A recent study has found something that successful people have long known. The study found that what really distinguishes champions is how they face and overcome challenges and obstacles.
To conduct the study, Professor Dave Collins, Director of the Institute of Coaching and Performance at the University of Central Lancashire, and a team of researchers interviewed athletes from varied sports such as soccer, rowing, skiing, and combat sports.
They sought to find distinguishing characteristics between the best of the best, the good, and those that didn’t quite make the cut. For each participant, they collected information about career trajectory, perceived challenges and the participant’s reactions to such obstacles. Interview questions also explored participants’ commitment to their sports and their interactions with coaches and families.
The results showed that elite performers expressed an internal drive and commitment to their sports that their “almost” great colleagues lacked. The elite approached training with a “never satisfied” attitude, whereas “almosts” might avoid challenging training exercises. Following an injury or a failure to perform, high performers were determined to get back to their sports, stronger than ever. Low achievers, on the other hand, often expressed surprise at their failures, telling how they lost enthusiasm after such incidents.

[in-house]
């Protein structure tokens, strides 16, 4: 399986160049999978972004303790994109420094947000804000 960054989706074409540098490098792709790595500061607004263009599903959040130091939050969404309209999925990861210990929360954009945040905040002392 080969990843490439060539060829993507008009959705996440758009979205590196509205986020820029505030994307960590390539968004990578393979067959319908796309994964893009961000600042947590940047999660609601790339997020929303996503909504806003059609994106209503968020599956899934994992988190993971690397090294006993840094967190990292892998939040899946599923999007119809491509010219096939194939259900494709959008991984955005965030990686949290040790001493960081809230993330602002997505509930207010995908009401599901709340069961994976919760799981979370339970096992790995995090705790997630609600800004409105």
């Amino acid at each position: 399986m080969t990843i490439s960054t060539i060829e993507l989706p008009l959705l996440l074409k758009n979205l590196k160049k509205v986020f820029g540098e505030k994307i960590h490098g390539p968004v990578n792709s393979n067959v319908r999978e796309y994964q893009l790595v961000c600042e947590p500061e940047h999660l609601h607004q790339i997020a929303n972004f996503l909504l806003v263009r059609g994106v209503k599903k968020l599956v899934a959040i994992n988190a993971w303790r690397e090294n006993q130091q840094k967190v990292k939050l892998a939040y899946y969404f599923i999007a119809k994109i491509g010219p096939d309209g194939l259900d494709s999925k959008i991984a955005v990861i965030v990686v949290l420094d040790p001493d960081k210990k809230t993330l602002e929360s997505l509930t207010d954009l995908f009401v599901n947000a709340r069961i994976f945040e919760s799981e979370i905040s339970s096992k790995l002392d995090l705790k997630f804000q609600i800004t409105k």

Despite these differences in the athletes’ attitudes, there was surprisingly little variation in the nature or number of the challenges themselves. All had roughly comparable traumatic incidents during their careers. More than the challenges themselves, the differences came down to how the athletes reacted to these obstacles and the champions’ positive, “learn from it” attitudes.
“From our research, we’re assembling a set of rules to guide what a coach should be doing and what skills an athlete should end up with,” says Collins. “Furthermore, these characteristics hold true for other fields as well, from sports to music to any environment.”
This research clearly shows that even though you encounter challenges, it’s how you respond to it that would determine your success or not.
The research was published in published in the open-access journal Frontiers in Psychology.